Vermont Bar Journal, Vol. 40, No. 2 - Page 10

by Paul S . Gillies , Esq .

RUMINATIONS Legal Malpractice in Vermont

An attorney defeated in the trial court is said to have two inalienable rights : ( 1 ) He may go down to the inn ..., or to his club in town , and cuss the court and / or jury ; and ( 2 ) He can take an appeal . Justice Thomas Hayes , State v . Jewett ( 1985 ). 1
Clients have the same rights , and one alternative . They can blame the lawyer , claiming that most disagreeable thing , namely , legal malpractice . It lurks behind every case , every client , ready to jump on us unexpectedly , and distract us from everything else that is good in life . Lawyers make mistakes . Sometimes they are tragic , sometimes negligent , sometimes negligible .
Beginning in 1824 , there are a total of 38 reported cases that have reached the Vermont Supreme Court on appeal relating to legal malpractice , 27 of them resulting in a verdict for the lawyer affirmed on appeal . Of the 17 decisions issued in this century , 15 hold that no malpractice was proven . The available decisions of the trial courts , beginning in 2001 , reveal another 40 decisions relating to this depressing subject . The numbers give no comfort . The experience of being accused by a former client , with the resulting trauma to the mind and reputation , can be the most distracting and career-altering experience . To some , the experience can be the last straw , where retirement or a new career seems more inviting than ever .
Only a handful of the reported cases reached a jury . Motions for summary judgment decided the majority of the claims , the plaintiff usually suffering dismissal because of evidentiary or procedural failures . By these cases , one might conclude that it is difficult to be held liable for legal malpractice .
The state ’ s leading lawyers have been tried for legal malpractice , including Thomas Hutchinson , Isaac Cushman , Edward Barber , and E . J . Phelps , some of the greatest Vermont attorneys of the nineteenth century . Hutchinson later became Chief Judge of the Vermont Supreme Court . Former Justice Frank Mahady was also sued for malpractice before he was elevated to the trial bench . It is not a club anyone seeks to join and dismissal is no relief . Even when the charges are baseless , there is that suggestion of impropriety as the accused ’ s professional competence becomes a public spectacle .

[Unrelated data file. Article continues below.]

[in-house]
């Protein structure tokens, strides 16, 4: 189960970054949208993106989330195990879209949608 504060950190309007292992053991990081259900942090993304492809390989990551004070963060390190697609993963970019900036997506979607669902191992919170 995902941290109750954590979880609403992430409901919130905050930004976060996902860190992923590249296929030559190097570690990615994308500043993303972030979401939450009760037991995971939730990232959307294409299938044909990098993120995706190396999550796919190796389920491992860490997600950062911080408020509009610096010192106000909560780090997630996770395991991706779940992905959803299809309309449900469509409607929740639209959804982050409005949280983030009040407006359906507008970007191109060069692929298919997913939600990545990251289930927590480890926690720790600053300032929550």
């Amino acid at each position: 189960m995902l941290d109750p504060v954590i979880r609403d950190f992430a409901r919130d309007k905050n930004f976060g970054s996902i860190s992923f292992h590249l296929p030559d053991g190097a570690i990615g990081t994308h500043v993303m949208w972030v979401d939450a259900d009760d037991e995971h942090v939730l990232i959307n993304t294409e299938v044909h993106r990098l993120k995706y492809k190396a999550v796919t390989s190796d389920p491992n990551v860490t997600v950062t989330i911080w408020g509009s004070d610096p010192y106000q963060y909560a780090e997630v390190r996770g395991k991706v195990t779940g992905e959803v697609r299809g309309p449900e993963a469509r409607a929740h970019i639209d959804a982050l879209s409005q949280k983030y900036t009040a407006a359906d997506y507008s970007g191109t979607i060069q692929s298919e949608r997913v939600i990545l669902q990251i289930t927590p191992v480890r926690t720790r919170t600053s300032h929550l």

Malpractice is different from misconduct , as defined by and sanctioned by the Vermont Supreme Court . The remedy of malpractice is damages , where the sanctions of disbarment , suspension , reprimand , or admonishment are not involved . Just last year , the high court ruled that there can be legal malpractice without misconduct . For failing to reduce a contingent fee arrangement to writing , an attorney received the sanction of admonishment from the Supreme Court . The attorney had lost a malpractice suit brought against him by a former client , and was required to repay some or all of the fees he had received . The Court held that the fact that there had been an award of fees “ would be considered neither aggravating nor mitigating ” on the question of misconduct . 2 The Vermont Rules of Professional Conduct hold that “ under general principles of tort law , violation of a rule is not , by itself , a basis for civil liability , and the rules are presumably admissible as evidence of the standard of care in a malpractice action .” 3